Speakout: Where they stand

BTL Staff
By | 2010-07-08T09:00:00-05:00 July 8th, 2010|News|

by Eric W. Rader

Though the campaign for governor of Michigan has been underway for almost two years, most voters are only now beginning to pay attention. However, before citizens decide whom they want to serve as governor next year, the two parties have to select their candidates. Democratic and Republican voters will go to the polls on Aug. 3 to choose their parties’ nominees for the state’s highest office. Several of these columns this year have focused on the 2010 political races in Michigan and the importance of the LGBT community’s involvement in the electoral process. Now, with less than a month until the primaries, it’s time we focus more intently on the gubernatorial contenders and where they stand on issues of equality and fairness.
On the Republican side, the candidates include Attorney General Mike Cox (Livonia), Congressman Pete Hoekstra (Holland), businessman Rick Snyder (Ann Arbor), State Senator Tom George (Kalamazoo County), and Oakland County Sherriff Michael Bouchard. At this point, it appears that all of the GOP candidates for governor would represent a major step backward for LGBT equality in Michigan. Cox enthusiastically endorsed Proposal 2 in 2004. As Attorney General, Cox gave the broadest possible interpretation of the amendment, declaring in an official ruling that it prohibited any public institution in the state from offering domestic partner benefits to their employees, even though the amendment was supposedly only about marriage.
Most of the Republican candidates have come out against both same-sex marriage and domestic partner benefits, including Bouchard, Cox, George and Hoekstra. Businessman Snyder opposes gay marriage, but has come out in support of some rights for same-sex couples. All of the GOP contenders, except Snyder, have actively sought support from the “tea party” movement. While the “tea partiers” are generally more focused on economic issues, the movement has exhibited very conservative social views, and hostility to equal rights for the LGBT community.
Along with his Republican colleagues in the State Senate, Sen. George opposes the inclusion of sexual orientation and gender identity as protected categories in the anti-bullying legislation currently being considered in the legislature.
Two Democrats are vying for their party’s nomination: State House Speaker Andy Dillon (Redford), and Lansing Mayor Virg Bernero. Speaker Dillon is more moderate than Bernero on issues of equality, though certainly better than any of the Republican candidates. Dillon opposes redefining marriage, but does not oppose civil unions for same-sex couples. He also would not oppose granting domestic partner benefits to public employees. The anti-bullying legislation passed by the State House, which Dillon leads, does not specifically enumerate sexual orientation and gender identity as protected categories, though it does offer protection to students based on “perceived” characteristics. This represents a compromise in language designed to win more support for the legislation. Dillon is also opposed to a woman’s right to choose on abortion.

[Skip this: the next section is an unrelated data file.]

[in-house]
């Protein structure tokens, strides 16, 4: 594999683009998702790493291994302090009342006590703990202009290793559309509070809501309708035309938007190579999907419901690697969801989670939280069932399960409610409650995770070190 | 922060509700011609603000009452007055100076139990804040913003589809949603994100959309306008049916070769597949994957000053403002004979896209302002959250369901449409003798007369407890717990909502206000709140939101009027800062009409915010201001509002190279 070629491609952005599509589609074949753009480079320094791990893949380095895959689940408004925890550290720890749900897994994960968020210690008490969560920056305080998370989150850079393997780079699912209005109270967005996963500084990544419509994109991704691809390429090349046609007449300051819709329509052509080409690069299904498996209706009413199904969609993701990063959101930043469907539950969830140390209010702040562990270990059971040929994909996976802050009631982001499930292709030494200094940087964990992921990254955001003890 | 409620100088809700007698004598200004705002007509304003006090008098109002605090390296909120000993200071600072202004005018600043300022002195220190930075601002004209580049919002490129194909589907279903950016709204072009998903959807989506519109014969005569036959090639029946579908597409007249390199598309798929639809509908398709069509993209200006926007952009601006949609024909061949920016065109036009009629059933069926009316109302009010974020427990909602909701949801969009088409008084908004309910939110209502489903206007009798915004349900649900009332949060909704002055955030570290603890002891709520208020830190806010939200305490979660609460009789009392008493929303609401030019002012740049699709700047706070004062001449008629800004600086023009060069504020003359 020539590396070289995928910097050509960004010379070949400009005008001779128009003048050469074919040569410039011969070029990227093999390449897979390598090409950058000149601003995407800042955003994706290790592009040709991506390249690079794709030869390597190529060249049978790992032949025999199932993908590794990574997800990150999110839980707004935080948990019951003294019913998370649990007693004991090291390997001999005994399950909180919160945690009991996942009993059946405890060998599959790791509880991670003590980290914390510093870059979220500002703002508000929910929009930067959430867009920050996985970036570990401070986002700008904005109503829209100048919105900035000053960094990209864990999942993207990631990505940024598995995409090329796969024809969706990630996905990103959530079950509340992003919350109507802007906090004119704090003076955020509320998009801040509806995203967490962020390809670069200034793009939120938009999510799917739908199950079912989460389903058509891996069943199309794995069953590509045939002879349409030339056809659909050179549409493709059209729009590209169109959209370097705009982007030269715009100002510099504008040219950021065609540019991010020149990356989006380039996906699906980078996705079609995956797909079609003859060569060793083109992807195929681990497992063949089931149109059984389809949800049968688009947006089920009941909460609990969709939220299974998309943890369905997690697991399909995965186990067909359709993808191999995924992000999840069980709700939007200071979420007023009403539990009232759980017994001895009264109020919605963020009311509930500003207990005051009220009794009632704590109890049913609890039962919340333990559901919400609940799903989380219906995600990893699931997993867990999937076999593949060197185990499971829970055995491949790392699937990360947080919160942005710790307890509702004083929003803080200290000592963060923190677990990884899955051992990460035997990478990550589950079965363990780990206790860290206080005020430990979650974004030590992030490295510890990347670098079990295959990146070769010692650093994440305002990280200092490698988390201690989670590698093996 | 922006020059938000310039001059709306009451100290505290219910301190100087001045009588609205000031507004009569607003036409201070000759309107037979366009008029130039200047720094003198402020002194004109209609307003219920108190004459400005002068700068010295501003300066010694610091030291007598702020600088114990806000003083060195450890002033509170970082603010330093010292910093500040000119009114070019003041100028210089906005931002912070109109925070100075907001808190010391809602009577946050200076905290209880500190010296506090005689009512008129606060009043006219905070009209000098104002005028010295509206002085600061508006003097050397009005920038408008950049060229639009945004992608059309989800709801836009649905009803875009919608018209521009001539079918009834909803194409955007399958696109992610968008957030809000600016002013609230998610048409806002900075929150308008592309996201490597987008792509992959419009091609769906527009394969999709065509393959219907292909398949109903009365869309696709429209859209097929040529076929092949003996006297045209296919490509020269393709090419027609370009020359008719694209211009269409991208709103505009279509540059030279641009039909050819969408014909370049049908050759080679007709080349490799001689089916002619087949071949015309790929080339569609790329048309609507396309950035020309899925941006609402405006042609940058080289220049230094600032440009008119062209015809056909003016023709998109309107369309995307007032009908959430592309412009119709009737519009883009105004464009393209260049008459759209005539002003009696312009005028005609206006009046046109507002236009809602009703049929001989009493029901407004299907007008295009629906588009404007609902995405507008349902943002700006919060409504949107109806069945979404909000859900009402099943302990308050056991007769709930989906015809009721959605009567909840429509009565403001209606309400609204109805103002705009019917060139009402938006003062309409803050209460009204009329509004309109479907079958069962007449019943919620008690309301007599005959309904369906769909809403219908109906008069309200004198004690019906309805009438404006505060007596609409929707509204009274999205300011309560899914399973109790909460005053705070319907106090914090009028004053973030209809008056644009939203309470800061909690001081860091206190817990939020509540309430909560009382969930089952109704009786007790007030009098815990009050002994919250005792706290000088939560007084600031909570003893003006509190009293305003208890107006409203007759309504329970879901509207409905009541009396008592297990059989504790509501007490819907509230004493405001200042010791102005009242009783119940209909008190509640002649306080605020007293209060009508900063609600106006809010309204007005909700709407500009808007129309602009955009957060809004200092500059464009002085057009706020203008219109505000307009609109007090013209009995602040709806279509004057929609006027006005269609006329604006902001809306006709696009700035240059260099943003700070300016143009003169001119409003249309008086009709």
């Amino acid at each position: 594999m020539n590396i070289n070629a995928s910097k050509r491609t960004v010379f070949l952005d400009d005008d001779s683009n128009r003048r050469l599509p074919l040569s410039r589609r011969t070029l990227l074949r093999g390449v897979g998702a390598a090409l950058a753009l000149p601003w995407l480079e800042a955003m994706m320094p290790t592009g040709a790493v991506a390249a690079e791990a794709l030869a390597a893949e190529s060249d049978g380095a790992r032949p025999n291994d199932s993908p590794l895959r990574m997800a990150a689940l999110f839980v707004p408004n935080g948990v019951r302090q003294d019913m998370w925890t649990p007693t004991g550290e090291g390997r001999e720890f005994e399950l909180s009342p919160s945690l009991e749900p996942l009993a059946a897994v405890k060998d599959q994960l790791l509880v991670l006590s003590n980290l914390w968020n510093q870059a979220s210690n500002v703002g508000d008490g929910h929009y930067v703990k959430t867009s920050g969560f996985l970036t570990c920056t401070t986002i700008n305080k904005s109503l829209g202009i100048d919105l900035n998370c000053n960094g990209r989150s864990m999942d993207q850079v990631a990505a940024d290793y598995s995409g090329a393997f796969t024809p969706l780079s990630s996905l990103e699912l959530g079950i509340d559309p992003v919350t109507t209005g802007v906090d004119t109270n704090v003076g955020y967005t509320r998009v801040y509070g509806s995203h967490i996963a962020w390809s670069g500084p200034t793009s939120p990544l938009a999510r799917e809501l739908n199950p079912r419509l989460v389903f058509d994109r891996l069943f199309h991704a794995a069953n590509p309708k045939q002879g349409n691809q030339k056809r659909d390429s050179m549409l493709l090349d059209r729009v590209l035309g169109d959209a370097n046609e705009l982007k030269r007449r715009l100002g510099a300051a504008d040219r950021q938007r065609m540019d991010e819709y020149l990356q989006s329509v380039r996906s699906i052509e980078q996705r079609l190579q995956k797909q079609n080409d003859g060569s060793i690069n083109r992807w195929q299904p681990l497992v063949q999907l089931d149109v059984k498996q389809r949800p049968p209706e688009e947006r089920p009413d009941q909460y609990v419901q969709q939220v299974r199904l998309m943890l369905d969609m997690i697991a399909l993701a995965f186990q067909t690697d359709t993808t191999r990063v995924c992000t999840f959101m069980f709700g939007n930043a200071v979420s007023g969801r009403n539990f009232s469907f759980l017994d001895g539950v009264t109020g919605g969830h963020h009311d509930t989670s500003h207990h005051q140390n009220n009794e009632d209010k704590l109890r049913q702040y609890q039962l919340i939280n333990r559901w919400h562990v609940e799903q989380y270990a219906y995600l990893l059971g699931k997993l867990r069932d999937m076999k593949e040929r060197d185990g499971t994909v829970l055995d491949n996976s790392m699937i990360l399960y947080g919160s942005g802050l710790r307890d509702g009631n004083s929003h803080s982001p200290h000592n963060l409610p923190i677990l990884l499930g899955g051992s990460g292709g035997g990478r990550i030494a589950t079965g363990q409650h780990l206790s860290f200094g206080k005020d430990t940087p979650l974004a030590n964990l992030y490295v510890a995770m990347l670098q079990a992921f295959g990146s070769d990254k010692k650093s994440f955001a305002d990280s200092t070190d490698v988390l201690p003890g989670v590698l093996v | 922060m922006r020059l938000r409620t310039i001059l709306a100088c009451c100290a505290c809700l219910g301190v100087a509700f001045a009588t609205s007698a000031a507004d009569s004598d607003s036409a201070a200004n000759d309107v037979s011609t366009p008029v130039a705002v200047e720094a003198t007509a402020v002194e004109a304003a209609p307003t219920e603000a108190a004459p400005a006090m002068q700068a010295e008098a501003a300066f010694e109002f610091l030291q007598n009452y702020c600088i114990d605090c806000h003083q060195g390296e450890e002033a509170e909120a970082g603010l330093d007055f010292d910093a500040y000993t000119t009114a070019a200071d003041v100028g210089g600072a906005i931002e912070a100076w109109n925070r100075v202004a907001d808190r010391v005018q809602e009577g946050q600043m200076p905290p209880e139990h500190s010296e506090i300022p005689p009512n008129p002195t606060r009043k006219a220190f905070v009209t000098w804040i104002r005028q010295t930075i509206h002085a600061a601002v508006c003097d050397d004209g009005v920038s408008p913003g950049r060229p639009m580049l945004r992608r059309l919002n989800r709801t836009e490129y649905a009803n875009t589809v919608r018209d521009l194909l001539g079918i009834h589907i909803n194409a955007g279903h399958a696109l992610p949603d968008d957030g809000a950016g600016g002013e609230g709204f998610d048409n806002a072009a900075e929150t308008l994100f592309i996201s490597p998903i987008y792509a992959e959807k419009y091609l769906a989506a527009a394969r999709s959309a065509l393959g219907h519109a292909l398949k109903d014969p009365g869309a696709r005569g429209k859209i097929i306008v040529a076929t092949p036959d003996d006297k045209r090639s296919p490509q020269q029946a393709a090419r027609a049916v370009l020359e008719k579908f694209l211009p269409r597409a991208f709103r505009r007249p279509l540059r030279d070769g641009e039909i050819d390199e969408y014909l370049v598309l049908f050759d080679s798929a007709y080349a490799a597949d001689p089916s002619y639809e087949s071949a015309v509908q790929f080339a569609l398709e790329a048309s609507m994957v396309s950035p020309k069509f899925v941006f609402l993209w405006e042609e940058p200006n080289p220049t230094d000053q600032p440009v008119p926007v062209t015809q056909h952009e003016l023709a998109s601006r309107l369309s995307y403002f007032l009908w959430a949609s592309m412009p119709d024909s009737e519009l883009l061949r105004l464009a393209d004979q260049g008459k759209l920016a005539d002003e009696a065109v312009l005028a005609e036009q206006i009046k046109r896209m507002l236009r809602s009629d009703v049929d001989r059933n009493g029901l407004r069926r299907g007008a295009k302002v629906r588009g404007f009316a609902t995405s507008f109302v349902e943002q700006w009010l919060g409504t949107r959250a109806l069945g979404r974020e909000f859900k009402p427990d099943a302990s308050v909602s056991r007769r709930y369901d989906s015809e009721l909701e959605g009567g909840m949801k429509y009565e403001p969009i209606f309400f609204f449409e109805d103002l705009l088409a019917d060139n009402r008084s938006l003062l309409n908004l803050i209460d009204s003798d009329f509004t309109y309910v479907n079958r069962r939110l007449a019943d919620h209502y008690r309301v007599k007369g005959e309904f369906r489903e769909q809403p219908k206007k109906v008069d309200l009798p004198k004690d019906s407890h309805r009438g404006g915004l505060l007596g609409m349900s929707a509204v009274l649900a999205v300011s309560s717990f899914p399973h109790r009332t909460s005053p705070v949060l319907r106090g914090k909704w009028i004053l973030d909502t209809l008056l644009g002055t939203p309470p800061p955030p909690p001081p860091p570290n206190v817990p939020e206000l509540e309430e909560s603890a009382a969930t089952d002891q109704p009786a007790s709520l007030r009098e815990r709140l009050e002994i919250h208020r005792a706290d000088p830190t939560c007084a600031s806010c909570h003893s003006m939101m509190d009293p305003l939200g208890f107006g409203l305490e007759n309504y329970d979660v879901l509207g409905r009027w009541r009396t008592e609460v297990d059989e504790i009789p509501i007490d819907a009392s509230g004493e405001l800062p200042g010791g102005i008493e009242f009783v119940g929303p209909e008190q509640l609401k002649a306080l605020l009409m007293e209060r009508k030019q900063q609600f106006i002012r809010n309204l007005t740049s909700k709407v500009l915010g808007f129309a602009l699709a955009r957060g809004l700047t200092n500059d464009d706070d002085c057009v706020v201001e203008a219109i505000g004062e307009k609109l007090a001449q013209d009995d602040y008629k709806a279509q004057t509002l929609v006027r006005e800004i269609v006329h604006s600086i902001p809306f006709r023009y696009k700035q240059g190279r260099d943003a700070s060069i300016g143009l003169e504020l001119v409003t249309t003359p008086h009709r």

Of all the candidates running for governor, Democrat or Republican, Mayor Bernero has the most positive record on issues of concern to the LGBT community. He strongly opposed Proposal 2, and supports equal rights for gay and lesbian couples. Bernero supports broad-based anti-bullying legislation. In his role as mayor of Lansing, Bernero addressed the Michigan Pride rally in Lansing in June, just as he has several times since heis been mayor. Bernero is the only gubernatorial candidate to take official action in support of the LGBT community, by signing a human rights ordinance in Lansing that includes sexual orientation and gender identity as protected categories. Throughout his political career in both the legislature and as mayor, Bernero has consistently supported a womanis right to choose.
The LGBT community should carefully consider its options before heading to the polls on Aug. 3. Some members of our community are fiscally conservative and may feel compelled to vote for a Republican candidate based on economic issues. While it’s understandable that some might face such economic/social conflicts, it’s important that voters consider the big picture. The LGBT community has been under extreme assault in Michigan in recent years. Most of the Republican candidates for governor have been part of that assault, and would have greater power as governor to further marginalize our community. Our current governor has been a friend to the LGBT community and has helped to block the worst aspects of the assaults against us. It is important that we not go backward. Consider the choices carefully, and participate in this year’s primary election. Our community cannot afford to sit on the sidelines at this critical moment.

About the Author:

BTL Staff
Between The Lines has been publishing LGBTQ-related content in Southeast Michigan since the early '90s. This year marks the publication's 25th anniversary.